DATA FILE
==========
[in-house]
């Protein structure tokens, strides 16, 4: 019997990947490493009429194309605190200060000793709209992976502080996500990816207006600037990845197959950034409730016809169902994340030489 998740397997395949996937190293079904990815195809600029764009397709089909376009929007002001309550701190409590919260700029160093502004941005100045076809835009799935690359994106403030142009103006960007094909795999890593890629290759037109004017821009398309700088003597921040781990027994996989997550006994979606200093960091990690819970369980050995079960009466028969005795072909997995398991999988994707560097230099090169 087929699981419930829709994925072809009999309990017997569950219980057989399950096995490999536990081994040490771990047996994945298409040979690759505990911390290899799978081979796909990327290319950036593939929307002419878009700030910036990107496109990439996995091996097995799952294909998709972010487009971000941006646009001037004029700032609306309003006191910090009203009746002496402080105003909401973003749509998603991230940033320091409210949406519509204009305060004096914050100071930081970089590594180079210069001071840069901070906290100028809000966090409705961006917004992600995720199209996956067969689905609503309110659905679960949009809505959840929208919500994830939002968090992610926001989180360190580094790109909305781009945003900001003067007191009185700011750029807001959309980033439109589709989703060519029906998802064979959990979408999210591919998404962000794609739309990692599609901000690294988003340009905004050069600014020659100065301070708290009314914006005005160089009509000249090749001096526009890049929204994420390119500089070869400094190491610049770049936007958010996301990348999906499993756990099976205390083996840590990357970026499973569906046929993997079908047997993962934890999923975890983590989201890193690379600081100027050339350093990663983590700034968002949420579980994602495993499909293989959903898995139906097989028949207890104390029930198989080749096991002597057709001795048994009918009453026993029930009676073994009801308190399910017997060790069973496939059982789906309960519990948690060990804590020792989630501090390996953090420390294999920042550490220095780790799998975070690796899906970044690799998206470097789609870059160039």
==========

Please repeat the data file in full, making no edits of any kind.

[in-house]
């Protein structure tokens, strides 16, 4: 019997990947490493009429194309605190200060000793709209992976502080996500990816207006600037990845197959950034409730016809169902994340030489 998740397997395949996937190293079904990815195809600029764009397709089909376009929007002001309550701190409590919260700029160093502004941005100045076809835009799935690359994106403030142009103006960007094909795999890593890629290759037109004017821009398309700088003597921040781990027994996989997550006994979606200093960091990690819970369980050995079960009466028969005795072909997995398991999988994707560097230099090169 087929699981419930829709994925072809009999309990017997569950219980057989399950096995490999536990081994040490771990047996994945298409040979690759505990911390290899799978081979796909990327290319950036593939929307002419878009700030910036990107496109990439996995091996097995799952294909998709972010487009971000941006646009001037004029700032609306309003006191910090009203009746002496402080105003909401973003749509998603991230940033320091409210949406519509204009305060004096914050100071930081970089590594180079210069001071840069901070906290100028809000966090409705961006917004992600995720199209996956067969689905609503309110659905679960949009809505959840929208919500994830939002968090992610926001989180360190580094790109909305781009945003900001003067007191009185700011750029807001959309980033439109589709989703060519029906998802064979959990979408999210591919998404962000794609739309990692599609901000690294988003340009905004050069600014020659100065301070708290009314914006005005160089009509000249090749001096526009890049929204994420390119500089070869400094190491610049770049936007958010996301990348999906499993756990099976205390083996840590990357970026499973569906046929993997079908047997993962934890999923975890983590989201890193690379600081100027050339350093990663983590700034968002949420579980994602495993499909293989959903898995139906097989028949207890104390029930198989080749096991002597057709001795048994009918009453026993029930009676073994009801308190399910017997060790069973496939059982789906309960519990948690060990804590020792989630501090390996953090420390294999920042550490220095780790799998975070690796899906970044690799998206470097789609870059160039």